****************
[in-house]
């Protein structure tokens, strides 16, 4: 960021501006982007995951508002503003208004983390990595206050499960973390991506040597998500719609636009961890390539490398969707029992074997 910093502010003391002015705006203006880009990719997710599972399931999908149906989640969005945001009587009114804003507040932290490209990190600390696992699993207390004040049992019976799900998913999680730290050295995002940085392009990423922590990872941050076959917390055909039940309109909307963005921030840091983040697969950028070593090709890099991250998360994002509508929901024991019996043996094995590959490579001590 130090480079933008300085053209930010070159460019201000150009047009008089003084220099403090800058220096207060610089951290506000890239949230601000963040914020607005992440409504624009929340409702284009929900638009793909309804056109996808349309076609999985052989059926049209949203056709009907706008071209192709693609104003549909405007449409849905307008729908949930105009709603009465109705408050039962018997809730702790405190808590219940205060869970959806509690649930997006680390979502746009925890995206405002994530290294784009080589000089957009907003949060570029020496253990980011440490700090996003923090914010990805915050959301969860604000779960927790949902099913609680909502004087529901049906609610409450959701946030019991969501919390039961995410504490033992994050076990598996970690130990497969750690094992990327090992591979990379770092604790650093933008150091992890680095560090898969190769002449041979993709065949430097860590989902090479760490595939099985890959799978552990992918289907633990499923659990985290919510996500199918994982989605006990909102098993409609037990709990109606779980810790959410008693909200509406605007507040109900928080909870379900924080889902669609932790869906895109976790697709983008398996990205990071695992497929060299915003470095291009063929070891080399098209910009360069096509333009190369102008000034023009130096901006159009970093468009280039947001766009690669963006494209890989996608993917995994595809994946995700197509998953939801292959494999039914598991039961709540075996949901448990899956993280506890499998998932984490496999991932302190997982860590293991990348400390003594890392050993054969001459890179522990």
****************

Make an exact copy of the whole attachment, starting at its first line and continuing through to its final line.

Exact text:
[in-house]
């Protein structure tokens, strides 16, 4: 960021501006982007995951508002503003208004983390990595206050499960973390991506040597998500719609636009961890390539490398969707029992074997 910093502010003391002015705006203006880009990719997710599972399931999908149906989640969005945001009587009114804003507040932290490209990190600390696992699993207390004040049992019976799900998913999680730290050295995002940085392009990423922590990872941050076959917390055909039940309109909307963005921030840091983040697969950028070593090709890099991250998360994002509508929901024991019996043996094995590959490579001590 130090480079933008300085053209930010070159460019201000150009047009008089003084220099403090800058220096207060610089951290506000890239949230601000963040914020607005992440409504624009929340409702284009929900638009793909309804056109996808349309076609999985052989059926049209949203056709009907706008071209192709693609104003549909405007449409849905307008729908949930105009709603009465109705408050039962018997809730702790405190808590219940205060869970959806509690649930997006680390979502746009925890995206405002994530290294784009080589000089957009907003949060570029020496253990980011440490700090996003923090914010990805915050959301969860604000779960927790949902099913609680909502004087529901049906609610409450959701946030019991969501919390039961995410504490033992994050076990598996970690130990497969750690094992990327090992591979990379770092604790650093933008150091992890680095560090898969190769002449041979993709065949430097860590989902090479760490595939099985890959799978552990992918289907633990499923659990985290919510996500199918994982989605006990909102098993409609037990709990109606779980810790959410008693909200509406605007507040109900928080909870379900924080889902669609932790869906895109976790697709983008398996990205990071695992497929060299915003470095291009063929070891080399098209910009360069096509333009190369102008000034023009130096901006159009970093468009280039947001766009690669963006494209890989996608993917995994595809994946995700197509998953939801292959494999039914598991039961709540075996949901448990899956993280506890499998998932984490496999991932302190997982860590293991990348400390003594890392050993054969001459890179522990």